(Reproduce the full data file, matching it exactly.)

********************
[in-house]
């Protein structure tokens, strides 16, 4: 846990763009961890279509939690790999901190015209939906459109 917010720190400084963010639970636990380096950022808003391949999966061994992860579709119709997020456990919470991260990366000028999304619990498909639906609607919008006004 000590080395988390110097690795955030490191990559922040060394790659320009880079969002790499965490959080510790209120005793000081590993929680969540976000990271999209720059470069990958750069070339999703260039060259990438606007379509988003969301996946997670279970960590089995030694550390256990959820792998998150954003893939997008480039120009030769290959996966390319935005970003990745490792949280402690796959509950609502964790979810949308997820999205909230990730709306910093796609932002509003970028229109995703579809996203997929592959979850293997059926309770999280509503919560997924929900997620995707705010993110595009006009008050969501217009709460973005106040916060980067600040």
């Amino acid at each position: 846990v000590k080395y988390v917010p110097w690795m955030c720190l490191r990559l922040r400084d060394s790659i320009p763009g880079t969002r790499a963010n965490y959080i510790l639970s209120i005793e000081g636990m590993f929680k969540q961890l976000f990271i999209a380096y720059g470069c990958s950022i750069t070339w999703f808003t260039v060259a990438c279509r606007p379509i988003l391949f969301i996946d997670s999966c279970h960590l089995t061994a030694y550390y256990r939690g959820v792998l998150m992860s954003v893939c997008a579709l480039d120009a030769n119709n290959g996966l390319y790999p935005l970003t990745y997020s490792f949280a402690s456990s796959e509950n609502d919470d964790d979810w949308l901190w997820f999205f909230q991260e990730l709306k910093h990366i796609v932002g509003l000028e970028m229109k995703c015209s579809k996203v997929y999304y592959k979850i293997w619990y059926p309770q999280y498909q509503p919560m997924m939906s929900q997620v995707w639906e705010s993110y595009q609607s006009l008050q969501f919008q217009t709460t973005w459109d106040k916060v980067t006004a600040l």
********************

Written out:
[in-house]
């Protein structure tokens, strides 16, 4: 846990763009961890279509939690790999901190015209939906459109 917010720190400084963010639970636990380096950022808003391949999966061994992860579709119709997020456990919470991260990366000028999304619990498909639906609607919008006004 000590080395988390110097690795955030490191990559922040060394790659320009880079969002790499965490959080510790209120005793000081590993929680969540976000990271999209720059470069990958750069070339999703260039060259990438606007379509988003969301996946997670279970960590089995030694550390256990959820792998998150954003893939997008480039120009030769290959996966390319935005970003990745490792949280402690796959509950609502964790979810949308997820999205909230990730709306910093796609932002509003970028229109995703579809996203997929592959979850293997059926309770999280509503919560997924929900997620995707705010993110595009006009008050969501217009709460973005106040916060980067600040």
């Amino acid at each position: 846990v000590k080395y988390v917010p110097w690795m955030c720190l490191r990559l922040r400084d060394s790659i320009p763009g880079t969002r790499a963010n965490y959080i510790l639970s209120i005793e000081g636990m590993f929680k969540q961890l976000f990271i999209a380096y720059g470069c990958s950022i750069t070339w999703f808003t260039v060259a990438c279509r606007p379509i988003l391949f969301i996946d997670s999966c279970h960590l089995t061994a030694y550390y256990r939690g959820v792998l998150m992860s954003v893939c997008a579709l480039d120009a030769n119709n290959g996966l390319y790999p935005l970003t990745y997020s490792f949280a402690s456990s796959e509950n609502d919470d964790d979810w949308l901190w997820f999205f909230q991260e990730l709306k910093h990366i796609v932002g509003l000028e970028m229109k995703c015209s579809k996203v997929y999304y592959k979850i293997w619990y059926p309770q999280y498909q509503p919560m997924m939906s929900q997620v995707w639906e705010s993110y595009q609607s006009l008050q969501f919008q217009t709460t973005w459109d106040k916060v980067t006004a600040l």